The following descriptions describe the various courses offered by the IWRCFL.
Image Scan Training
The FBI's Computer Analysis Response Team (CART) developed the Image Scan system to help investigators locate the presence of picture files that may contain contraband on a computer. This system allows the investigator to view a variety of graphic formats during a consensual search, and protects valuable digital evidence by booting up a computer using the Linux operating system. After mounting the hard drive in a “read only” manner, Image Scan prompts the investigator to search for picture files only. During this process, the tool logs every step taken by the investigator, further documenting what occurred during the search process.
Law enforcement personnel that conduct on-site investigations for child pornography are encouraged to take the Image Scan training.
Mobile Devices: From Seizure to Exploitation
This course teaches law enforcement officers the process for seizing and preserving mobile devices, how to extract them using the IWRCFL's Cell Phone Investigative Kiosk (CPIK). Attendees will learn to use the CPIK and gain an understanding of what data can be extracted from mobile devices., and will also learn how to generate and edit Cellebrite reports to use for furthering investigations. Locked mobile devices will also be discussed and possible options when encountering them.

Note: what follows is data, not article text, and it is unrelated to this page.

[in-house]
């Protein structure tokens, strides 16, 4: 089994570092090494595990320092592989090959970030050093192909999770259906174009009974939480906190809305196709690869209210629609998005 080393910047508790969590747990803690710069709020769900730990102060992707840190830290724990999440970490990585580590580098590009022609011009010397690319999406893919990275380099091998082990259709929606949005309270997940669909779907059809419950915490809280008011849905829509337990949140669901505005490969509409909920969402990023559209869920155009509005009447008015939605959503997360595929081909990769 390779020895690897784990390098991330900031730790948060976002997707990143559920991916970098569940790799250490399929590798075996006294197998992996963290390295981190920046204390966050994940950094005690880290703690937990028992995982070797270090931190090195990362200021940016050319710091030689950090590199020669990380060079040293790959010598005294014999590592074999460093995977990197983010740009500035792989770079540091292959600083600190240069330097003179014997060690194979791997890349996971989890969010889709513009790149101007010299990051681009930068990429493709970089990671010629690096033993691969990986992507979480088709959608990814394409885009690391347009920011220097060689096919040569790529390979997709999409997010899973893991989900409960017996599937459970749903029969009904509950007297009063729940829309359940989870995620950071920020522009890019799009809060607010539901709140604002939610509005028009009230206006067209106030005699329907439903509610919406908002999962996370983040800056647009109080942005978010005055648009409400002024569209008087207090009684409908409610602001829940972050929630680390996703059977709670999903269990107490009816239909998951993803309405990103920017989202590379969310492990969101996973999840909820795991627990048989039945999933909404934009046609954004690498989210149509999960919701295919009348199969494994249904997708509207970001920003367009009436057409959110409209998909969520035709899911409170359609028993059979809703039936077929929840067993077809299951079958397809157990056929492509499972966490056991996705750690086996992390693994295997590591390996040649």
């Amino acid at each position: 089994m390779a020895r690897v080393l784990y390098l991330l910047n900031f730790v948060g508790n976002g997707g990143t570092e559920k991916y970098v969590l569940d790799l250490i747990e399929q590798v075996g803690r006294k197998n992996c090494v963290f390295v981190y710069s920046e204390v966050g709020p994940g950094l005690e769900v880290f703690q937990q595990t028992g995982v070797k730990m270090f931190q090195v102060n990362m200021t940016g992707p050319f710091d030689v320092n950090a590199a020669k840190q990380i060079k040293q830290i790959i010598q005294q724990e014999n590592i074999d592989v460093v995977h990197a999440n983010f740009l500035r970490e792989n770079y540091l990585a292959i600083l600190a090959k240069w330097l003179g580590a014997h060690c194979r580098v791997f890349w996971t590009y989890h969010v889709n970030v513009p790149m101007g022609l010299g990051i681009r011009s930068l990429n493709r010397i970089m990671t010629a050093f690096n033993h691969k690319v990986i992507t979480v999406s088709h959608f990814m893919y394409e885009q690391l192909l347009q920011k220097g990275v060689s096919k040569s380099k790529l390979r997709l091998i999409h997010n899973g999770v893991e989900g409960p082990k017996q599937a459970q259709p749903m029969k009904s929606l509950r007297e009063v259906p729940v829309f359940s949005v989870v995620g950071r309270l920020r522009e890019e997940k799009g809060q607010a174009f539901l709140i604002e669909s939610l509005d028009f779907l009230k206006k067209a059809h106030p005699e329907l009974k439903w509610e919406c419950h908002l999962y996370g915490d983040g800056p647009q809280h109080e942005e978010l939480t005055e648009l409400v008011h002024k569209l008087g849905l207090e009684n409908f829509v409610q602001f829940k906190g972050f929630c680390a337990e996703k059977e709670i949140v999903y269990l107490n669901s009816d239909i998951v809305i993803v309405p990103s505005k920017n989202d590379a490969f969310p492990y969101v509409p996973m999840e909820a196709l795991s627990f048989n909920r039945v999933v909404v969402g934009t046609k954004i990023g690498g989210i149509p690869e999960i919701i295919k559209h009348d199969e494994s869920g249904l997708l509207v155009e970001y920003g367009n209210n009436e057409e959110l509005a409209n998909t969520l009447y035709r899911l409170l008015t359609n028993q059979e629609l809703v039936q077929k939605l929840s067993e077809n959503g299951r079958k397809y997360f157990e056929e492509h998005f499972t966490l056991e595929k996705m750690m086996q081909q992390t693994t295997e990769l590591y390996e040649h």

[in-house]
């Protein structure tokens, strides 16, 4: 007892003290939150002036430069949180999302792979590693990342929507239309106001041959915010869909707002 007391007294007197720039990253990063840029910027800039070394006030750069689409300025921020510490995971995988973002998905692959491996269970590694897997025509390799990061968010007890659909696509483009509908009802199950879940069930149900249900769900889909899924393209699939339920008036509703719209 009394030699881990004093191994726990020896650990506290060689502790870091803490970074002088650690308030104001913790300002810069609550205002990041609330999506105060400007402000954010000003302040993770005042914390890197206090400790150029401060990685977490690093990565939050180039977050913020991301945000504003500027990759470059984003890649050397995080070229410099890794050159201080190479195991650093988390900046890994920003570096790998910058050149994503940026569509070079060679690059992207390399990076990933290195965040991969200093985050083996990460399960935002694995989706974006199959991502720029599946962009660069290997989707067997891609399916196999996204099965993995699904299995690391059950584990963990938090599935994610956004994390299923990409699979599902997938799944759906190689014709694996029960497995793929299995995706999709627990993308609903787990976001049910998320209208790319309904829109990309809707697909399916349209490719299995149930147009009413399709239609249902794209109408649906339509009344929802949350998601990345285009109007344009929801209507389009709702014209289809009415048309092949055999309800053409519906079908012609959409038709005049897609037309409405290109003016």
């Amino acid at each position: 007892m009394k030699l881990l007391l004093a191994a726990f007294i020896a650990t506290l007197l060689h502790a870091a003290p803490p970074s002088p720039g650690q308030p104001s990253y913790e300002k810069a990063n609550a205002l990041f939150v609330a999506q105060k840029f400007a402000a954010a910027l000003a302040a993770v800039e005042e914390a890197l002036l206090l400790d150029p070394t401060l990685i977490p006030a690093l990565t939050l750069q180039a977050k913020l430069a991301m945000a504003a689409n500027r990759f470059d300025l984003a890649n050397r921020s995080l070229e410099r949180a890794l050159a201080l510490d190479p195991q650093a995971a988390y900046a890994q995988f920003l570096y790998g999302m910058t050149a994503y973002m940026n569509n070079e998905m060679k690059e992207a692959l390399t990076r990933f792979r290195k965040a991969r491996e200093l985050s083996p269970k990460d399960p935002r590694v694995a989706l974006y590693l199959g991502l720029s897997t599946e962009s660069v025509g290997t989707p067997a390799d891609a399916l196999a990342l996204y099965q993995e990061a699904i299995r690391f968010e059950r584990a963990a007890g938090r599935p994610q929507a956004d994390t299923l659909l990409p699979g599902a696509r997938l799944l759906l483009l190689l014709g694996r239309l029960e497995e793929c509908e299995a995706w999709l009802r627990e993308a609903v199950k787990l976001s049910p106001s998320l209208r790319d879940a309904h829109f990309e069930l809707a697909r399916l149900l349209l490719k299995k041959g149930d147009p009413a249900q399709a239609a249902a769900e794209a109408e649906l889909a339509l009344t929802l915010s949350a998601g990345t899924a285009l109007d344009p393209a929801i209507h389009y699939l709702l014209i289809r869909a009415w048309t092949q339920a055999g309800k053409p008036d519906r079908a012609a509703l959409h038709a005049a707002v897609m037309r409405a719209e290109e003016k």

Seizing and Handling of Digital Evidence (SHDE)
Investigators learn how to collect and preserve digital evidence, and to integrate digital evidence into a case. Additionally, investigators are exposed to the advanced tools and techniques used by the IWRCFL, so they can better understand what to expect from a forensics examination. This course requires no prerequisites, but attendees should have a working knowledge of computers.
Seizing and Handling of Digital Evidence for Law Enforcement Executives (Lieutenant and above)
The goal of this training is to provide law enforcement executives with the information necessary to identify, access, and address their agency's digital evidence needs. They will also gain the technical knowledge that will allow today's police executive to adapt and understand these dramatic changes. Digital technologies are rapidly being applied to all areas of law enforcement. This course will provide a survey of digital evidence and computer forensics, evidence handling challenges, legal issues with digital evidence, imaging technologies, processing technologies, digital video technologies, encryption, and review technologies. This course is taught in a forensic laboratory, devoted solely to the examination of digital evidence in support of criminal investigations. The IWRCFL specializes in cases involving terrorism, crimes of violence, theft or destruction of intellectual property, internet crimes and child pornography, and fraud.